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March 2004

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  • Private investor
  • Source: www.breakingviews.comis Europe's leading financial commentary service Sanofi's attempted e48 billion takeover of Aventis is just the latest in a string of merger moves in the drugs sector over the past decade. To get an idea of the scale of the activity, consider that the market share of the top 10 companies has risen from 25% in 1988 to around 50% today. And there is much further to go, as pill-making is still a highly fragmented activity compared with other sectors of the economy.
  • The UK has avoided adding an extra layer of complexity to M&A transactions after a legal ruling that the Office of Fair Trading can maintain a degree of discretion in assessing proposed deals. The ruling sends a positive signal that the UK is sympathetic to mergers.
  • At the end of February, Standard & Poor's revised its outlook on Volkswagen's single-A rating from stable to negative, owing to the car company's lower than expected 2003 earnings. VW's operating profits were down 48% to e2.5 billion in 2003, according to its headline numbers published last month. S&P said the sales performance of its new Golf, retaining its profitability in Europe and its ability to carry out planned annual cost cutting of e1 billion were the company's key challenges in 2004.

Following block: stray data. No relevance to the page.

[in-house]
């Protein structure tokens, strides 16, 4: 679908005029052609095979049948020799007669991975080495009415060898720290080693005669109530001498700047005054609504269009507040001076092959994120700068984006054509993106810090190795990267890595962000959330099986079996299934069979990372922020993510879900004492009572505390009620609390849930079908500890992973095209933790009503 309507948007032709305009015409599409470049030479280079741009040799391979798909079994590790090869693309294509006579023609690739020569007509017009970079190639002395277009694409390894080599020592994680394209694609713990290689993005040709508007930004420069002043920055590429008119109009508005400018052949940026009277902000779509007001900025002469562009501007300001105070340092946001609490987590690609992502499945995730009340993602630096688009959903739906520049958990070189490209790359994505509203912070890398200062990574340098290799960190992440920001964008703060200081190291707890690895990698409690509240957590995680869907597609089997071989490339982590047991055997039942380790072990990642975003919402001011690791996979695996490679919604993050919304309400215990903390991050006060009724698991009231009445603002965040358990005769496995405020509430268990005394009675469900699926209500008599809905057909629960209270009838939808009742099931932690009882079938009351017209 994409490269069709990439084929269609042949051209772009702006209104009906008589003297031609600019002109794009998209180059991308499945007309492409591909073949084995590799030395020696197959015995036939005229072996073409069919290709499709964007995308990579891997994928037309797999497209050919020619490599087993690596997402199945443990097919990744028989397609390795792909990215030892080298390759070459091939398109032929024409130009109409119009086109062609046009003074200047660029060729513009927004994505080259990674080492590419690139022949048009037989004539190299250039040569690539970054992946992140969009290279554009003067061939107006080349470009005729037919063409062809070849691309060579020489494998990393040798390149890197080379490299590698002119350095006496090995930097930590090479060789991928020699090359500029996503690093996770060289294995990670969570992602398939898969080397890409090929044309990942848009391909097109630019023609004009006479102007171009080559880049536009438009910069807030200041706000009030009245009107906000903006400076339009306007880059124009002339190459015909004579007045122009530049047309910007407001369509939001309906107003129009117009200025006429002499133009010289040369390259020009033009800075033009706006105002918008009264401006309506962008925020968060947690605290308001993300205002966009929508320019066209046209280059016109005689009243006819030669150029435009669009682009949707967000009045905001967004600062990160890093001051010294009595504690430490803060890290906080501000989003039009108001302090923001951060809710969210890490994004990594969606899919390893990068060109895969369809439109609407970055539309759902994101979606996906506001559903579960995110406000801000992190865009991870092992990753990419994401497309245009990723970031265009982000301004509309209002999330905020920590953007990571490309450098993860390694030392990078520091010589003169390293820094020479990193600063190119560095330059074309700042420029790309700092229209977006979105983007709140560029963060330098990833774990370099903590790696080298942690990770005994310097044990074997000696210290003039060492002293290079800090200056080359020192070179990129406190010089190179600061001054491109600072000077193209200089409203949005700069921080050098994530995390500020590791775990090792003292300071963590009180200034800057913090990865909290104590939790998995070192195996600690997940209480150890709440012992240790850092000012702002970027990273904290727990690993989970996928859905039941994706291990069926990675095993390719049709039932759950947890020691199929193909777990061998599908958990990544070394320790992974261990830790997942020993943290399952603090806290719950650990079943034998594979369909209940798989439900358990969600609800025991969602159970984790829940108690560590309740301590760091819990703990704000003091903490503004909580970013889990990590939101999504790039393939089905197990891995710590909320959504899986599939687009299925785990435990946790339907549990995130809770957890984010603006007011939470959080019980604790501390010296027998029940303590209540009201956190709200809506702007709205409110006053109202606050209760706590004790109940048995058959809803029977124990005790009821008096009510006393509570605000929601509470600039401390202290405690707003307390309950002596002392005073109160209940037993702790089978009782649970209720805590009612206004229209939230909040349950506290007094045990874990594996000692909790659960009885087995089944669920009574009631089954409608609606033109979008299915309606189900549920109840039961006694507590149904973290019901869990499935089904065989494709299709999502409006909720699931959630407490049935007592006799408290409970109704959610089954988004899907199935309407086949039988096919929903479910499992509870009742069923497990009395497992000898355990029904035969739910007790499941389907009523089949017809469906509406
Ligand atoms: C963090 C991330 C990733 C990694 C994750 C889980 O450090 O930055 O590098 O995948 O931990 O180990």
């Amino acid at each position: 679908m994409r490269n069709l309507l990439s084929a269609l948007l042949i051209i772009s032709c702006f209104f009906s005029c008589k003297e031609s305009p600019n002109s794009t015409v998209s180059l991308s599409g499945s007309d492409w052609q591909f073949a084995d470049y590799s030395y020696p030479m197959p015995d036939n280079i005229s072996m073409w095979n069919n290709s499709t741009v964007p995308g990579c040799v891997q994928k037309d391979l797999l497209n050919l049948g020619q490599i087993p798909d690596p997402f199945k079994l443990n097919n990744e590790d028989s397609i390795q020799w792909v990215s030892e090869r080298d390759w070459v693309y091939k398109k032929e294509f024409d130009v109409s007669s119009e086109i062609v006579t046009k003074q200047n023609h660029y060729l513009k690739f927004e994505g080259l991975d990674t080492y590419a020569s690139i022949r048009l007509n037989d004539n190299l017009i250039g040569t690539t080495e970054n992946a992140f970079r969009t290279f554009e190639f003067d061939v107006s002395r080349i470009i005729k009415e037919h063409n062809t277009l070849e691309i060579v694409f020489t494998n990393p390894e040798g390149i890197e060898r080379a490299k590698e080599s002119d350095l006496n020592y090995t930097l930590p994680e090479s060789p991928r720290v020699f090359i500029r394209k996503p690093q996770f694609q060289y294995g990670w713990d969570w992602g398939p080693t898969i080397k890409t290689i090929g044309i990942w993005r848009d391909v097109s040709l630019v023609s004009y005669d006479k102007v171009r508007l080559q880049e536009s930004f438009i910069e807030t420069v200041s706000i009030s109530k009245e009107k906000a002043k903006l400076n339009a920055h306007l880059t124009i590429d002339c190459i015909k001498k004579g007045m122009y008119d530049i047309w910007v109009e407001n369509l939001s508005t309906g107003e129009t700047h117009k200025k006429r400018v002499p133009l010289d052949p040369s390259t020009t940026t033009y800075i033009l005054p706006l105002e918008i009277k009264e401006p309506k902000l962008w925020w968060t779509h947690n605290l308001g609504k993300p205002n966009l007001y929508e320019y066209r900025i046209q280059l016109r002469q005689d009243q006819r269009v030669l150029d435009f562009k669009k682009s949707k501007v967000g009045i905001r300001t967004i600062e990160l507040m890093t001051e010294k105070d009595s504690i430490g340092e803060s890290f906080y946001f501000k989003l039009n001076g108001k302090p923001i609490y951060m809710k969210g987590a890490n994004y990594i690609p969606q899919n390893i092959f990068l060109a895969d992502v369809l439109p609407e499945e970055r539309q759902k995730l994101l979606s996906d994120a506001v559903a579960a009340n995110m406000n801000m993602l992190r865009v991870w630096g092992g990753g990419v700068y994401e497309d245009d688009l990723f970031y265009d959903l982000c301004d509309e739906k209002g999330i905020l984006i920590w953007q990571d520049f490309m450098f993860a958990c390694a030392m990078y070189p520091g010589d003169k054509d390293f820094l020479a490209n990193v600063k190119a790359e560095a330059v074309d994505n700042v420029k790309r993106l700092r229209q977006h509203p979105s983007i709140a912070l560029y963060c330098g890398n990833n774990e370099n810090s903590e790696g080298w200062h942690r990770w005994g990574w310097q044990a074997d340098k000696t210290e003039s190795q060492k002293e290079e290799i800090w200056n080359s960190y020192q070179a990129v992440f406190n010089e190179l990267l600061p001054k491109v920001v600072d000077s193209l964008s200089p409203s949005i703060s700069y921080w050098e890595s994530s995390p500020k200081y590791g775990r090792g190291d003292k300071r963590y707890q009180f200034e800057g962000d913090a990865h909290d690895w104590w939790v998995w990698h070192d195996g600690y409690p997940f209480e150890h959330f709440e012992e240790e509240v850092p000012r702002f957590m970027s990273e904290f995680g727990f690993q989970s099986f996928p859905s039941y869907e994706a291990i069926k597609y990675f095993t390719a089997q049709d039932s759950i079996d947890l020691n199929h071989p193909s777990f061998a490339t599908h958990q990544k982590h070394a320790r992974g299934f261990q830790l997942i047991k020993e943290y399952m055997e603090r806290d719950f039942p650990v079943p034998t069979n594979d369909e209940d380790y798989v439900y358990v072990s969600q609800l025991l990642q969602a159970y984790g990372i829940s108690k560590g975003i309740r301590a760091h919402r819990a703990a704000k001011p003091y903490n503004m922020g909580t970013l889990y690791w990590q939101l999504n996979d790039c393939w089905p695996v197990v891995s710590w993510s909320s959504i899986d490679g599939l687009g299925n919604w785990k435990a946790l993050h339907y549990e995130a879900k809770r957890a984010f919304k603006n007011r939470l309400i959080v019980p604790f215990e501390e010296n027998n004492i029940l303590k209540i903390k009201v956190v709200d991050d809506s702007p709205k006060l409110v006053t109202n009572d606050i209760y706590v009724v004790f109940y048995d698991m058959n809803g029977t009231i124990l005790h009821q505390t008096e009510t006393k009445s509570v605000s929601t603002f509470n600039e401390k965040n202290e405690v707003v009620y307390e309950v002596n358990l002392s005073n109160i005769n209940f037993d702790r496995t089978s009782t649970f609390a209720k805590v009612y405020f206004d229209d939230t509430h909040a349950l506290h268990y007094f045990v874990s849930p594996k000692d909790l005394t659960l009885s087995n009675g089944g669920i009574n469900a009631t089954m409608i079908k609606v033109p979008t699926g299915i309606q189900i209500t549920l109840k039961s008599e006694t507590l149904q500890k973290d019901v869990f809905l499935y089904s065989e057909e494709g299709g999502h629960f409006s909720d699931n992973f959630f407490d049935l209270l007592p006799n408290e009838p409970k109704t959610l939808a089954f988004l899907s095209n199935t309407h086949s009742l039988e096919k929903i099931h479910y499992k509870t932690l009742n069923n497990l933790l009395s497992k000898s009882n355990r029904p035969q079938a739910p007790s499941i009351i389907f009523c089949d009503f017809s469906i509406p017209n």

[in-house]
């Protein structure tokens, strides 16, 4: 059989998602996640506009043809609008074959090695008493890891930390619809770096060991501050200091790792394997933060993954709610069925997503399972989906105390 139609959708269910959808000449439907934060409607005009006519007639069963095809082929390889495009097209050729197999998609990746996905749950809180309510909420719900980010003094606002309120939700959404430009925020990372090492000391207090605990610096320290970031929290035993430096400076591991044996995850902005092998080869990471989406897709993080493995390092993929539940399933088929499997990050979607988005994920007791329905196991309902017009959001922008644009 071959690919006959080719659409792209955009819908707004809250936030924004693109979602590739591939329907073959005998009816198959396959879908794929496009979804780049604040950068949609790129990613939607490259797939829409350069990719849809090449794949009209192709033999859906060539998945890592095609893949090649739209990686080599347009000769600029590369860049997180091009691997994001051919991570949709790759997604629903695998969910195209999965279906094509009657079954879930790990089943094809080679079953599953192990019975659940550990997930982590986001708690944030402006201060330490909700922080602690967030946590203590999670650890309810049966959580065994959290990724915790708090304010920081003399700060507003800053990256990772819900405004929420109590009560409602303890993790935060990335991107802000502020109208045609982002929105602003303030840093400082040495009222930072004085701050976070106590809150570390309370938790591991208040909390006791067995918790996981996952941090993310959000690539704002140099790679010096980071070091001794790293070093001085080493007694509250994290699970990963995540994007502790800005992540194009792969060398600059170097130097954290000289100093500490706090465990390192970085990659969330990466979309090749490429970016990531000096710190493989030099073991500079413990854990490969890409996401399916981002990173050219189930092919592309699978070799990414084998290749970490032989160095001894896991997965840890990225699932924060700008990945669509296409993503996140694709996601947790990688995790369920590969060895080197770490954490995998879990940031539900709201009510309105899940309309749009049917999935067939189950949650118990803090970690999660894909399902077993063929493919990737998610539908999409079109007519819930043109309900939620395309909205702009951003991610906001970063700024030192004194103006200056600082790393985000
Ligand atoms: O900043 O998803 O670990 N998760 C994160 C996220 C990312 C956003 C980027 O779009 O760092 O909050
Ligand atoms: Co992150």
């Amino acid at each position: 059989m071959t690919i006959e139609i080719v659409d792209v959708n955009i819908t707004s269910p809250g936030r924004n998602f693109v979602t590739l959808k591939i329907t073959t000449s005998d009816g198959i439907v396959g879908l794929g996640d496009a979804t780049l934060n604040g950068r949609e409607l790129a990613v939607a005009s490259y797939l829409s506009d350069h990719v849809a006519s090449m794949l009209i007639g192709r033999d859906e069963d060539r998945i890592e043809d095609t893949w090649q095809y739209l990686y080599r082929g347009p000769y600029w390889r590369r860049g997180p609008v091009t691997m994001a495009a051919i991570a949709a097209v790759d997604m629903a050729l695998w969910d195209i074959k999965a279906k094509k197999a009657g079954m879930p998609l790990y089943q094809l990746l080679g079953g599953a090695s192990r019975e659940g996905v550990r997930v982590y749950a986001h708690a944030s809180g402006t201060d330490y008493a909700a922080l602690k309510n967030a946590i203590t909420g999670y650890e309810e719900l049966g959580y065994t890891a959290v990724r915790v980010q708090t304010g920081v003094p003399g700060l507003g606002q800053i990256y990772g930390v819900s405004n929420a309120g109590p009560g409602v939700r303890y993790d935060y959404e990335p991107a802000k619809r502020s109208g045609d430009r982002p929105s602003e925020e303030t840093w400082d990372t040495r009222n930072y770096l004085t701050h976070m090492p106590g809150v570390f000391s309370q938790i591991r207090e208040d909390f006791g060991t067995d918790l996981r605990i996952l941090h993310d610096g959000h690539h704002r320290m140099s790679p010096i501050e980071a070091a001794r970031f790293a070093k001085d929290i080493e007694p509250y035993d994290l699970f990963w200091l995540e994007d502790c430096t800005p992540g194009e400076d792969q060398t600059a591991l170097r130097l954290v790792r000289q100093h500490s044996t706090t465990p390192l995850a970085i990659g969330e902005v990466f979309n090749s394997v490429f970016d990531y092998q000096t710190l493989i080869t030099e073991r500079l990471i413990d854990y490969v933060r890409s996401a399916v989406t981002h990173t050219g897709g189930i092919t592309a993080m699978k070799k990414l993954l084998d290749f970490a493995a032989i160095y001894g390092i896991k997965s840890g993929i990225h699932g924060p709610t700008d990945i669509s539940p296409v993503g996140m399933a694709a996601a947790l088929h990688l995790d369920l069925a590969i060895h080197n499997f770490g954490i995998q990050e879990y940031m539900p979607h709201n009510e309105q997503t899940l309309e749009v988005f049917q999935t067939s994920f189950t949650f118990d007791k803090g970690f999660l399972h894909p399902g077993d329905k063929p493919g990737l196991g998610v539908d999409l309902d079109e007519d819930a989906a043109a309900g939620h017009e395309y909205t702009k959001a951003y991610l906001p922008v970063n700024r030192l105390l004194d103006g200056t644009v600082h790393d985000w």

• ABN AMRO Private Bank has added to the ever-growing jargon bandied about by bankers. "Internet cockpit" is its contribution. The bank's new office in Marbella boasts two of them. The Dutch bank is pulling out all the stops in its latest bid to win international high-net-worth clients with second homes in the Spanish resort. And the internet cockpits seem to be doing the trick. ABN says it has already seen lots of interest, particularly from Dutch clients.
  • Central bank and government profligacy in the west and Japan looks set to buoy up the gold price for some time to come.
  • With just over a year left before they lose the state guarantees that they rely upon for cheap financing, several German Landesbanken still do not have a clear strategy. Investors have reacted by rewarding those that have communicated a strong business plan. Katie Martin reports.
  • Source: www.breakingviews.comis Europe's leading financial commentary service Eric Daniels , the chief executive of Lloyds TSB, has passed over the opportunity to give the UK bank a radical change of direction. Not only that – he has forced out the one board member who was gunning for change, former finance director Philip Hampton.